Gra­ham: the insid­er as outsider

In the mid­dle decades of the 20th cen­tu­ry, the force that brought all the evan­gel­i­cal cur­rents togeth­er was Bil­ly Gra­ham. The revival­ist from North Car­oli­na, who grew up fun­da­men­tal­ist but embraced a less dog­mat­ic and sep­a­ratist vari­ety of evan­gel­i­cal­ism as his star rose, was in some ways as main­stream as it’s pos­si­ble to be in Amer­i­can soci­ety. His revivals filled New York City’s Madi­son Square Gar­den for sev­er­al weeks in the 1950s, and they filled sta­di­ums around the coun­try for many decades. He wrote books and a news­pa­per columns that were wide­ly read, and he was a con­fi­dante of every pres­i­dent from Har­ry Tru­man to George W. Bush. Even so, Gra­ham nev­er lost the evan­gel­i­cal sense of being set apart from Amer­i­can soci­ety and bur­dened with warn­ing the nation of God’s immi­nent judge­ment, prob­a­bly at the hands of the Sovi­et Union. Only as mil­lions of Amer­i­cans turn to Jesus Christ in this hour and accept him as Sav­ior,” he once said, can this nation pos­si­bly be spared the onslaught of demon-pos­sessed communism.”

Gra­ham, who turns 100 next year, has retired from pub­lic life, and his role as the de fac­to nation­al pas­tor had large­ly fad­ed by the 1980s. He’s nev­er been replaced, at least not by a sin­gle per­son. There are, instead, mul­ti­ple pow­er cen­ters anchored by dozens of preach­ers who typ­i­cal­ly pre­side over vast, mul­ti-faceted min­istries. In addi­tion to pas­tor­ing a con­gre­ga­tion, they write books, host radio and tele­vi­sion shows and orga­nize con­fer­ences. What hasn’t changed since Graham’s time is that, for all the despair among evan­gel­i­cals about the decline of Chris­tian­i­ty and the falling away of the faith­ful, the U.S. remains deeply reli­gious. A 2014 Gallup poll found that 28 per­cent of respon­dents believe that the Bible should be tak­en lit­er­al­ly, and anoth­er 47 per­cent said it was the inspired word of God.” Only 21 per­cent viewed it as pure­ly a work of literature.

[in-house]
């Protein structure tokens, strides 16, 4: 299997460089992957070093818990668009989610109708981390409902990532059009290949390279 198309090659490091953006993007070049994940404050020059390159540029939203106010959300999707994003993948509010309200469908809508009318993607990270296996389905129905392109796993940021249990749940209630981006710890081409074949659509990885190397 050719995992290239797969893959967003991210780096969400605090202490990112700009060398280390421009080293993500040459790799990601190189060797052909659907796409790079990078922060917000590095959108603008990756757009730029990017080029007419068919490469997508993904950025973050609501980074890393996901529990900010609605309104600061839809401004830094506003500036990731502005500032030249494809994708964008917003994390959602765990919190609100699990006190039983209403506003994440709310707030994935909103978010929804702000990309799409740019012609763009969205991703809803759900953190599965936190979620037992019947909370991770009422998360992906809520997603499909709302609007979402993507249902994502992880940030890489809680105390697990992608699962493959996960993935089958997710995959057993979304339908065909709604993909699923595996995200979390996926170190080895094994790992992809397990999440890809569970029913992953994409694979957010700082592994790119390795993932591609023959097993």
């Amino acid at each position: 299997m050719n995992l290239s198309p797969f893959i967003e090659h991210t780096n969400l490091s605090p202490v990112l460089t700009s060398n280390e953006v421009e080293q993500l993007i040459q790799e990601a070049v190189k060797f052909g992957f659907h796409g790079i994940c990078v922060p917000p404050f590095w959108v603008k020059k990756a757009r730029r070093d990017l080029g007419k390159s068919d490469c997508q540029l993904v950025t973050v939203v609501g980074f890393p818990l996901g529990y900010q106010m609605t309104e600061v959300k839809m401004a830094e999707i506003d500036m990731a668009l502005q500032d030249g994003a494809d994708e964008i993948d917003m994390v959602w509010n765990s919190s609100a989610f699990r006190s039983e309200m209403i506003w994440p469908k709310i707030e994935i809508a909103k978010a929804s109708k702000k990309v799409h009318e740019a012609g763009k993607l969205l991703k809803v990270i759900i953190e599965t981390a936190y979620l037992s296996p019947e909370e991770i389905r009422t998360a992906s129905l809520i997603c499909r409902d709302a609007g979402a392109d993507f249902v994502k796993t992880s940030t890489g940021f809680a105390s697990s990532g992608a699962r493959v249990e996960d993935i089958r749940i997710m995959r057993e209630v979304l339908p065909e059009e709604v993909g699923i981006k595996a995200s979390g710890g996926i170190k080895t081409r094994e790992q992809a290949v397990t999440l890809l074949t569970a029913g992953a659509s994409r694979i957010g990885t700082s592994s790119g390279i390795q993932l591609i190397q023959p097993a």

Truer than the truth

FitzGer­ald duti­ful­ly cov­ers all of that ground. But the great strength of her book is its account of how evan­gel­i­cals got polit­i­cal­ly orga­nized and ener­gized and used their pow­er to trans­form U.S. pol­i­tics in the 1980s and 1990s, with con­se­quences that are still play­ing out. The evi­dence of their polit­i­cal pow­er became clear in 1980, with the elec­tion of Rea­gan. But Reagan’s vic­to­ry cul­mi­nat­ed sev­er­al years of orga­niz­ing and mus­cle flex­ing by some of the movement’s ear­ly lead­ers, notably Jer­ry Fal­well. In 1976, Fal­well orga­nized an I Love Amer­i­ca” tour involv­ing a series of ral­lies around the nation. The tour, FitzGer­ald notes, attract­ed enor­mous crowds. On plat­forms fes­tooned with red, white, and blue bunting [Fal­well] spoke of America’s reli­gious ori­gins and the country’s declen­sion into unbe­lief and sin. This is a great nation,’ he pro­claimed. What has gone wrong? What hap­pened to this great repub­lic? We have for­sak­en the God of our fathers.’” In 1976, both pres­i­den­tial can­di­dates, Jim­my Carter and Ger­ald Ford, declared them­selves born-again Chris­tians. George Gallup, the poll­ster, declared it the year of the evangelical.”